Justice League is a flawed and enjoyable-enough crossing of the finish line for the DC Film Universe

Far be it from me to ever give a movie too much slack, but it’s a minor miracle that Justice League isn’t a total 12-car pile-up. After all, this is a movie that had at least 2 major creative sharp turns during the course of it with the critical failure (albeit commercial success) of Batman v. Superman and the tragedy-laced departure of director Zack Snyder to be replaced by Joss Whedon, two directors who could not have styles more worlds apart. Had it been an absolute mess, we could have simply sighed, understood, and moved on.

So again, let reiterate the petite miracle that Justice League kinda works. It is by no means a rousing success. There’s enough flawed narrative and weirdly bad CGI to make sure that this falls just short of managing to come in for a smooth landing or even a landing where it doesn’t take some damage. But a better-than-expected set of characters and a more resonant thematic work helps make Justice League something that you can at least see steering towards a much better place, finally.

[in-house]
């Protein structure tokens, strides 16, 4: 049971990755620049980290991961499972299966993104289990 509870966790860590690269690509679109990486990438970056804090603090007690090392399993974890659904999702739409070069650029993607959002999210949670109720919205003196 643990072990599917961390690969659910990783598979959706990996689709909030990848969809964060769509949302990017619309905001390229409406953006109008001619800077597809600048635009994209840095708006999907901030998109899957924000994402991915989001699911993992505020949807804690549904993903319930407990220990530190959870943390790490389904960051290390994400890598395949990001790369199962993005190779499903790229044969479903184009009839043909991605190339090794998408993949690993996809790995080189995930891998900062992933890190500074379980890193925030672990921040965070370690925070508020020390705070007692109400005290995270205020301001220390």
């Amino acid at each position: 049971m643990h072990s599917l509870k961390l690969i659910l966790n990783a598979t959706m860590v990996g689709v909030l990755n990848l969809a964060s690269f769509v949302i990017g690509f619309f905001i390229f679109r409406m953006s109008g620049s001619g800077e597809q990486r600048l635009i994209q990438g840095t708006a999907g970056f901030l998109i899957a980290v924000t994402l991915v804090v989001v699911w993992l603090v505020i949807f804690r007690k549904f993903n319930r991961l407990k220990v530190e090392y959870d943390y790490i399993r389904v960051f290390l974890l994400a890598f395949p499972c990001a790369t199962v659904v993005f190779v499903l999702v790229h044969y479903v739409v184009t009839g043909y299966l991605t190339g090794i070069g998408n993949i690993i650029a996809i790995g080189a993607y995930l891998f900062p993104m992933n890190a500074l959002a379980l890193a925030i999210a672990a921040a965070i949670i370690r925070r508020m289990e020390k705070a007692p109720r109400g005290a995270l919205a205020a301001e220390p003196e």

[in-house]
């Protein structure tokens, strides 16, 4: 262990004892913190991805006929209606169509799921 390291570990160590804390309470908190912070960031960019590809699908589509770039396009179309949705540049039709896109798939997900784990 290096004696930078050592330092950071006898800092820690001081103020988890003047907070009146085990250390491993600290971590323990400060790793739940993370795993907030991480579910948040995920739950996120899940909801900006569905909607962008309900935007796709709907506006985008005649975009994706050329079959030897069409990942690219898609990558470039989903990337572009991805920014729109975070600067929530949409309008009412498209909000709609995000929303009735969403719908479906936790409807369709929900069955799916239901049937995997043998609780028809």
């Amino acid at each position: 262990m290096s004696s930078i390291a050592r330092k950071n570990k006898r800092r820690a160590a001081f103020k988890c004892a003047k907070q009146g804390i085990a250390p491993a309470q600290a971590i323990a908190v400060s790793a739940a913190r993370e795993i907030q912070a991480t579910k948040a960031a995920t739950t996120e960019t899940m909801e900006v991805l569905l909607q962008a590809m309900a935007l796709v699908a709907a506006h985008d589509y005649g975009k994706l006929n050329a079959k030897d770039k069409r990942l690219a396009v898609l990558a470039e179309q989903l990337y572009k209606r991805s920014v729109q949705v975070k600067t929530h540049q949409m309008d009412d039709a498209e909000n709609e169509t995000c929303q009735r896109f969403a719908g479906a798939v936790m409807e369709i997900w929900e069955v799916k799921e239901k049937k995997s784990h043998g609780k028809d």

Picking up in the wake of Superman’s (Henry Cavill) death, the world has fallen into chaos. Its beacon of hope-

By the way, let’s take a brief early sidebar. In this film’s attempt to essentially right the ship of DC state, one of its most jarring (but very welcome) choices is to not only change the character of Superman, but to pretend that was how we always was. He’s not the controversial, complicated (like your bad high school boyfriend), and feared figure of Batman v. Superman. He’s a corny, charming and human hero that the world mourns deeply and falls apart without. I get the need to reboot without rebooting and I’m certainly happy they did it, but it is odd.

has gone out and darkness looms overhead. That darkness is in the form of Steppenwolf (Ciaran Hinds), a general of Apokolips who has come to terraform in its vision. Standing in his way is Batman (Ben Affleck), who’s figured out the invasion is coming, and Wonder Woman (Gal Gadot), who knows the power of this ancient enemy.

Together, the two must recruit other superpowered individuals across the globe. From Aquaman (Jason Momoa), a troubled loner seeking solitude, to The Flash (Ezra Miller), an eager young man hoping to get his father (Billy Crudup), to Cyborg (Ray Fisher), a former football star who was stitched back together with mechanical enhancements after a devastating accident.

Our scrappy group of heroes is perhaps the best thing about this movie. Of our returning (that I can talk about), Gadot has such a star quality, a charismatic screen presence who’s enrapturing to follow, and her Wonder Woman is a very classical sort of superhero, with shades of that fundamental decency and belief in good that Christopher Reeve had. Affleck’s Batman is still sadly underdeveloped, but he gets more room to breathe with the ability to make a dry joke or two and lighten the character up just a little bit.